Jump to content


  • Content count

  • Donations

    0.00 USD 
  • Joined

  • Last visited

  • Days Won

  • Feedback


Ironhead last won the day on June 30

Ironhead had the most liked content!

Community Reputation

5 Neutral

About Ironhead

  • Rank
    Always Here

Profile Information

  • Location
    Nor Cal

Recent Profile Visitors

1034 profile views
  1. Ironhead

    DIY Hoop?

    That definitely would have been a cheaper approach. I probably wasted at least 20-30 feet of tubing with screw-ups bending mine.
  2. Ironhead

    DIY Hoop?

    If you are bending it yourself, I think anyone who has done it will tell you, calculations are kind of meaningless because you are virtually guaranteed to have to scrap a lot of tubing because of do-overs. Maybe not so much if you are just doing a simple hoop, but definitely so for a complete cage. If someone out there can nail the complex, multi-plane bends in one try, they are a better person than me.... I would say for a simple hoop you "might" get it in one try...depending on how perfectly you want it to fit. For a main hoop you will need a single piece about 13' long. But a single hoop is of no value without back braces and cross braces, and what you will need there depends on your design.
  3. The key thing IMHO boils down to rust and the general condition of the body. You cannot determine this through a casual inspection. Get a bright flashlight and plan to get dirty. Look underneath the car in the area below the driver and passenger floorboards. Evidence of severe corrosion and/or shoddy repair includes things like rivets, holes, tape (not kidding), extra layers of sheet metal, bondo or fiberglass. Also look carefully at the area in the engine bay below the battery. Check the rocker panels, particularly around the wheel wells, and look for holes, bubbling paint....or obvious rust. If you are looking at a neglected 1971 Z and are not seeing any rust, odds are huge that you don't know what to look for or are not looking closely enough in the right places. When I was in the market for a Z, I found a shell for sale (advertised as "99% rust free") that was a few hours from me. I had a relative near it and asked him to go "pre-screen" the car for me. He did, said it looked good, no rust, etc. So I drove down to look at it. Well, both the floor pans were completely rusted out...gone...and had been replaced with galvanized hardware store sheet metal that was pop-riveted over the holes. Same thing the rear spare tire well....completely rusted out and covered with riveted sheet metal. Also...the lower areas of the car were covered with pin holes and bubbled paint. My relative I sent to look at the car wasn't an idiot, but he failed to see any of this. These cars are very prone to rust, and the problem is that when it started to appear most of them were several years old and not very valuable. Properly repairing rust is so involved that very few of them had the cancer fixed and it has had years to continue to spread. I mention all this because unless you are handy, can weld and work sheet metal yourself, and want a long term project, significantly rusted cars are a deal breaker. Just getting the rust repaired properly involves so much labor that hiring a pro to do it would cost more than the car is worth. There are rust free and nearly rust free cars around, but in my case I looked at over a dozen and drove to a desert area before I found one. My advice? Find someone who really knows cars and is willing to get dirty to look it over with you.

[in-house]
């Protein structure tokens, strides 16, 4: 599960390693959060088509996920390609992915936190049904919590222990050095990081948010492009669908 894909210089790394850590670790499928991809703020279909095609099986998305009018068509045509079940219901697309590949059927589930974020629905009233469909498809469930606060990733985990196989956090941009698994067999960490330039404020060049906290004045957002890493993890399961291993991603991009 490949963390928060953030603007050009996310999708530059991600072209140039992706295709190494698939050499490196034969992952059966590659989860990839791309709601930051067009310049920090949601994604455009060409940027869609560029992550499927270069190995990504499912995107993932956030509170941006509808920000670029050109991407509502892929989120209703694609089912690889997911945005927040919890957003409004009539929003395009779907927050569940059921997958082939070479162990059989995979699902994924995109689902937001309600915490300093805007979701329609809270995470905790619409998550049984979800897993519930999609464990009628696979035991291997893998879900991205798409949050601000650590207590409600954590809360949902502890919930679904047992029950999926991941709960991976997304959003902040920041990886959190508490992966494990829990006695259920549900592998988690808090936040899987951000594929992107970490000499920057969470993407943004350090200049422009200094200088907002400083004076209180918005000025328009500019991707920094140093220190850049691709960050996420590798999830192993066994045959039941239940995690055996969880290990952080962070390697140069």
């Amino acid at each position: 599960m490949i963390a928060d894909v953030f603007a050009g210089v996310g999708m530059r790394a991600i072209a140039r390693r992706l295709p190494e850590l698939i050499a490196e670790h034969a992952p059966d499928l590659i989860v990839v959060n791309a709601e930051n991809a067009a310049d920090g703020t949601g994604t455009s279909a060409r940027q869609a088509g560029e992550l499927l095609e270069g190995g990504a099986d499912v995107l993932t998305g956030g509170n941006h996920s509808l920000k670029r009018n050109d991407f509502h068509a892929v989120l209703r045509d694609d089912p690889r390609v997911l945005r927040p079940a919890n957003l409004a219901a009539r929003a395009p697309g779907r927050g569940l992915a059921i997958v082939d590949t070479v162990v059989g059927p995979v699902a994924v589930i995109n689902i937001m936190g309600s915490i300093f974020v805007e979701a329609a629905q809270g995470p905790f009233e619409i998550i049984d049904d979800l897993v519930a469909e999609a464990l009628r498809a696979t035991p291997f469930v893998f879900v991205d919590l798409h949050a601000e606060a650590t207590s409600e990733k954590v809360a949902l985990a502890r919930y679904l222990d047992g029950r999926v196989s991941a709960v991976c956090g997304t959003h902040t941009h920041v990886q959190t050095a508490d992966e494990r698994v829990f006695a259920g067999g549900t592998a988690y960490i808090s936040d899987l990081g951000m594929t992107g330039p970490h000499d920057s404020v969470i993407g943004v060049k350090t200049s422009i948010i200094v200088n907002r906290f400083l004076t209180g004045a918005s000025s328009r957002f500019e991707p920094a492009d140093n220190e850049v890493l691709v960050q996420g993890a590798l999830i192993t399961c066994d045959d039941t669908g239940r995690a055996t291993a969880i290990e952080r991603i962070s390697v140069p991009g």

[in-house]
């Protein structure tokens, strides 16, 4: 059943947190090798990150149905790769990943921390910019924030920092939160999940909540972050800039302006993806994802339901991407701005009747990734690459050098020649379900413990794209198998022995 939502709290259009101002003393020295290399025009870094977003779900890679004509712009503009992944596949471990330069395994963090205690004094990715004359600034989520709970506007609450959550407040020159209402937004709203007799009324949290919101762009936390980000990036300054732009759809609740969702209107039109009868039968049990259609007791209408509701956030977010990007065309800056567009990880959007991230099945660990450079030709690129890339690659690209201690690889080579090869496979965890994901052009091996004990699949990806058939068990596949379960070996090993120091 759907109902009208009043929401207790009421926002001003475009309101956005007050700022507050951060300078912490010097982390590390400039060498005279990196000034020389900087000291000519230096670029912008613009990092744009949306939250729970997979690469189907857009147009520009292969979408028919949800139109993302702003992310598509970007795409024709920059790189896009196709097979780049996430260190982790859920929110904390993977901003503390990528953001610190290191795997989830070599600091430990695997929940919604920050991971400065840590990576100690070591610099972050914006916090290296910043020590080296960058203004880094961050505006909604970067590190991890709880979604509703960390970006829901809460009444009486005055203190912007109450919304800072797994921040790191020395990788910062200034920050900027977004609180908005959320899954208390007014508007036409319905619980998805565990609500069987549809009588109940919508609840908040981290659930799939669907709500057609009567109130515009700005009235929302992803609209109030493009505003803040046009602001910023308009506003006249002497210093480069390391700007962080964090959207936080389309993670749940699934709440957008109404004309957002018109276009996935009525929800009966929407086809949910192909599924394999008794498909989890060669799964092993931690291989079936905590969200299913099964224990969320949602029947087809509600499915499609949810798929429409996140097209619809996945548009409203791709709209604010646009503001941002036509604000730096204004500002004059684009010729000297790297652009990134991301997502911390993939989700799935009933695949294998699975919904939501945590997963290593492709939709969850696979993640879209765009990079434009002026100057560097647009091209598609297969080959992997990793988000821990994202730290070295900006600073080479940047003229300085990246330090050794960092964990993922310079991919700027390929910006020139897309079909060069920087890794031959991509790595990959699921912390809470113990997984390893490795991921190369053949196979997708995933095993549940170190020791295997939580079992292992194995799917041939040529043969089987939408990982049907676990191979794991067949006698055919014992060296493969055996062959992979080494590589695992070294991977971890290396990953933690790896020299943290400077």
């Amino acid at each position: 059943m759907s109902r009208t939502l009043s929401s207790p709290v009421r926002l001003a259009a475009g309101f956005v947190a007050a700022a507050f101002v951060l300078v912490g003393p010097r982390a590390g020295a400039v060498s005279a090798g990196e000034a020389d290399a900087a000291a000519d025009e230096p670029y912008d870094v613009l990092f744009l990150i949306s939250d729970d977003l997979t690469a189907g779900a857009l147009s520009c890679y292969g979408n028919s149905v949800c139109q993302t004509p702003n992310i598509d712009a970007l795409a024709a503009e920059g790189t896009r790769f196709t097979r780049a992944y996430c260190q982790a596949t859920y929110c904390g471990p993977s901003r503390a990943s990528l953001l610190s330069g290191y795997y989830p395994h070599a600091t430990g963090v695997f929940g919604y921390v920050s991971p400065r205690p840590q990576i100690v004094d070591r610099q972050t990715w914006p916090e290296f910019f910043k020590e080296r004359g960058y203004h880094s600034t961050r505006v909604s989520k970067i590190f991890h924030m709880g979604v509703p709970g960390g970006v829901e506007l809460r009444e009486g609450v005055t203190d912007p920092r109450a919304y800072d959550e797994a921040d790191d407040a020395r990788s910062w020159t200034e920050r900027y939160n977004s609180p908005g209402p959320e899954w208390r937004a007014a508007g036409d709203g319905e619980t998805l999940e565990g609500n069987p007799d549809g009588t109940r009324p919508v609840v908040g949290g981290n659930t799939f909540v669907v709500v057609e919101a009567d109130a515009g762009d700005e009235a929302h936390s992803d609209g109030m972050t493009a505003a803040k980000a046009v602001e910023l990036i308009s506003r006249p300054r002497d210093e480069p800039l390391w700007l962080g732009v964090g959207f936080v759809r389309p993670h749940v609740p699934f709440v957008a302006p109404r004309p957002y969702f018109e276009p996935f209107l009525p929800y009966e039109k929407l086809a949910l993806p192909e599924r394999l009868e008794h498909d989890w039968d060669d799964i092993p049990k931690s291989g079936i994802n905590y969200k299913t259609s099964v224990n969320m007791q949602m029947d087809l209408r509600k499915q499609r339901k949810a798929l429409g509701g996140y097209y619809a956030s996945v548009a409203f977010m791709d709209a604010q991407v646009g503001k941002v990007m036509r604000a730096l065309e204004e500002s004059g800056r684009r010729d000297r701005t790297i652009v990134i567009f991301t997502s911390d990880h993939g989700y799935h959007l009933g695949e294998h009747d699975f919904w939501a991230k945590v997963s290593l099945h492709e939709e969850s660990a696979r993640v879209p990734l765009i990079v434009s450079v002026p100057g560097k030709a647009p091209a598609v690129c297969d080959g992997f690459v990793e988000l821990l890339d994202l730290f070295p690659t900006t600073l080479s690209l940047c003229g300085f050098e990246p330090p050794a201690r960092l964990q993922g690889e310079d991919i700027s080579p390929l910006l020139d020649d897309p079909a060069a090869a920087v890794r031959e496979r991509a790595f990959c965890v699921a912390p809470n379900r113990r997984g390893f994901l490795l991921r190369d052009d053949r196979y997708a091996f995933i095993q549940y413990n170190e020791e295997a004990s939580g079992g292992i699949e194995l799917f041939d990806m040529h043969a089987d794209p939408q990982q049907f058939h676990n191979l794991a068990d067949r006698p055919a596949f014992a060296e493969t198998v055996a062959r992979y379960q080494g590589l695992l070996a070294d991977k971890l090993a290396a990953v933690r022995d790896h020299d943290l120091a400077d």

4. Some very good advice here... I am doing a similar project...building an LS3 powered track car from a 260Z. For me, the build was at least half the point, so I wasn't going to buy someone else's finished project, although that definitely would make the most sense financially. This is an expensive project, more than I expected it to be, and I am far from finished. I am my own worst enemy as far as costs are concerned, because I do not like to half-ass things. The road racing tube frame sounds like a good idea at first, and the entry price is right, but try to imagine what would be involved in making some sort of usable car out of that...starting with completely fabricating a body to fit it. I personally would not know where to begin... And if you want the fastest possible car for the money, there is no question that the best place to start is simply to buy a late model low mileage 'Vette. They don't hold value extremely well, so really nice ones are available to good prices. I have a sneaky suspicion that even with an LS engine and mods up the ass, I don't think my car in the end will lap as fast as a well driven late model Vette. But's that's ok, like I said for me the build is half the fun. Also be aware that any high end Z car build when finished will be worth far less than the builder put into it. Just the nature of the game.